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Re: Implied vs. explicit copyright

On Thu, 2003-07-24 at 16:04, Richard Braakman wrote:

> On Thu, Jul 24, 2003 at 03:43:19PM +0200, Henning Makholm wrote:
> > [...] I still think it would be hard for the defendant to
> > convince a court that he was ignorant of the *de facto* convention
> > that people put "(c)" in computer programs to assert their copyright.
> Actually, the convention is "Copyright (c)", which meets the
> requirements anyway because of the explicit "Copyright".  I've
> never seen anyone put "(c)" by itself without the "Copyright".
> (This is also why I'm wondering why this is being argued about
> at all.  Just write "Copyright (c)" or just "Copyright" and be
> done with it.  If you really want to save keystrokes and write
> just "(c)", then don't come crying to me if you don't get
> punitive damages :-)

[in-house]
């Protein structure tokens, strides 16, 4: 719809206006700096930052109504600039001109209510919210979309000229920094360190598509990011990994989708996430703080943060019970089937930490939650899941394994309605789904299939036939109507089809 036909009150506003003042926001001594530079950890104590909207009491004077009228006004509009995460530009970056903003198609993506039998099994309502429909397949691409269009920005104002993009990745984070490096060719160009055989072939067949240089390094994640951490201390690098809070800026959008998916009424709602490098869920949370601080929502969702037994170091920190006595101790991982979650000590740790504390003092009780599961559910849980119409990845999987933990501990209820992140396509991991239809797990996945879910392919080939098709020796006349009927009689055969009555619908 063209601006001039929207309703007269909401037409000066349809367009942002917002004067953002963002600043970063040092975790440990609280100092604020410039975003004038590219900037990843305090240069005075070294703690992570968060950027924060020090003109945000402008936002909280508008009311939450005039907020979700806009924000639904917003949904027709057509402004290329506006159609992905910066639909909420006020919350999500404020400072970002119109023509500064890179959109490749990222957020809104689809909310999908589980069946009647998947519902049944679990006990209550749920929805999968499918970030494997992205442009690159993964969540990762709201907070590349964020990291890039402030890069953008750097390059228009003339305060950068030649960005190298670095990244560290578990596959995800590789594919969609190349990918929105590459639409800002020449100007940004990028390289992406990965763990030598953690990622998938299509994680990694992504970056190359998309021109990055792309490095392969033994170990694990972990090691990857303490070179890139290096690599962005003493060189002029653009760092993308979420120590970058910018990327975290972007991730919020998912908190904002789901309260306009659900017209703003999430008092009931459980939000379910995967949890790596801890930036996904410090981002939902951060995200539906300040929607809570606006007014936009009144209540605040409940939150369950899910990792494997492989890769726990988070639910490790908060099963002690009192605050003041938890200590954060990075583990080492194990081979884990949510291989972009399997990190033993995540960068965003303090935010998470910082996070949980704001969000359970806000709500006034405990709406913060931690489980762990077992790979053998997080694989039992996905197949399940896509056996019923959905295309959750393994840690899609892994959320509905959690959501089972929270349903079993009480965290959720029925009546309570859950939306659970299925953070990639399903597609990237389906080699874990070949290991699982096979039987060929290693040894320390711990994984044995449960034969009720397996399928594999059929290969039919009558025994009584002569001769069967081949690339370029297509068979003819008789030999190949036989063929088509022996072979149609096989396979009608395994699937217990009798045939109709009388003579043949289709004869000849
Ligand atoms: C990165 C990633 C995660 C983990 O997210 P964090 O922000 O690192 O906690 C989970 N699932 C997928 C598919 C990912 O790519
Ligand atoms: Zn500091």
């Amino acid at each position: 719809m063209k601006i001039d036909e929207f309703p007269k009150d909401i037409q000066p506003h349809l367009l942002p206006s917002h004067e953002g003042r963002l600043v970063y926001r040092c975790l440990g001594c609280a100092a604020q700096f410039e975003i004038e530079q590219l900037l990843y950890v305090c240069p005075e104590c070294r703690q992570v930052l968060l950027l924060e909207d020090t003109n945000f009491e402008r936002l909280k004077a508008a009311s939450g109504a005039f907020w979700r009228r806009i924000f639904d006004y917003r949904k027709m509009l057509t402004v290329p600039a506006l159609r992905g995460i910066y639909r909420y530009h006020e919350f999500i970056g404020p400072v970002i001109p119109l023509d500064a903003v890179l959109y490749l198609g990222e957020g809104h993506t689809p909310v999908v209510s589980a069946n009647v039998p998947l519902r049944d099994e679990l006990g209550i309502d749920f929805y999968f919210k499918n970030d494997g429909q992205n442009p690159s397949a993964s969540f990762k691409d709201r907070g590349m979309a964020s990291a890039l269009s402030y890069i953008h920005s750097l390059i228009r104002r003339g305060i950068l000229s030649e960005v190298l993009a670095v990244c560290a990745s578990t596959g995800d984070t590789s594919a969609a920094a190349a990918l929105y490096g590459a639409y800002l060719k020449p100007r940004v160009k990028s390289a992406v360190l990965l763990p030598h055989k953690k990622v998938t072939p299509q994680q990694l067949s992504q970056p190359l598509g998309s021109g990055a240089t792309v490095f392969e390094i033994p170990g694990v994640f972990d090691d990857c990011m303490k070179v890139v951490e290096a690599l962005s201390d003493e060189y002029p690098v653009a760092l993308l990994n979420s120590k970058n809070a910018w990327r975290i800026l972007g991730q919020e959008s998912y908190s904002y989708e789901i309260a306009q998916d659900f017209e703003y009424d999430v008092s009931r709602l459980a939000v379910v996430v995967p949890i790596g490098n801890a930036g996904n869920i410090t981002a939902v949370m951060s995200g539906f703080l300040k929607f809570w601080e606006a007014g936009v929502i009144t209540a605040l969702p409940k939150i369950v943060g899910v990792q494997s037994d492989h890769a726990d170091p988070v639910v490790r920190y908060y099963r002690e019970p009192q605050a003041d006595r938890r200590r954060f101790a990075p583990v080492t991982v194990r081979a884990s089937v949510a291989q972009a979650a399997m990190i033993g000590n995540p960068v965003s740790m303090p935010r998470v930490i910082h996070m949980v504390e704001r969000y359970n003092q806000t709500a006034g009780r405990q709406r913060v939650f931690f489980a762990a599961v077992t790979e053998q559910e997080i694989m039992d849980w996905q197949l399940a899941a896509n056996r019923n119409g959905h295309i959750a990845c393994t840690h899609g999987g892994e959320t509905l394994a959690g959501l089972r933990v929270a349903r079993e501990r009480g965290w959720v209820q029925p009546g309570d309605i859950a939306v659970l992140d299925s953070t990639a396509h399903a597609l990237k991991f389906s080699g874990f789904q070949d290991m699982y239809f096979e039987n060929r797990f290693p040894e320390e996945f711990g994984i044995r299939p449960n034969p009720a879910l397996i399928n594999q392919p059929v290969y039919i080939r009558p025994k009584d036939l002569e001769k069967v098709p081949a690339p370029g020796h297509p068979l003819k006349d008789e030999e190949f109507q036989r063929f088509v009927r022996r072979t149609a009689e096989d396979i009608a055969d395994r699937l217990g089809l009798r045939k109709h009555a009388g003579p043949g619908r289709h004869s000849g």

Especially as Copyright is a fairly global thing, so the exact laws
differ from country to country anyway.

I mentioned this thread to my solicitor earlier, just out of pure
interest, and he was on the opinion that as "(c)" or "(C)" are the most
common, not to mention closest, representation of the symbol in computer
source code that any sane judge would accept them (in the UK, at least).

Though a Copyright notice here does little other than assert the name of
the author of the work, for identification purposes only.  All work is
inherently copyrighted and there is significant test case that "I
couldn't find a copyright notice" is not a valid defence for breach.

Who isn't a lawyer :-)

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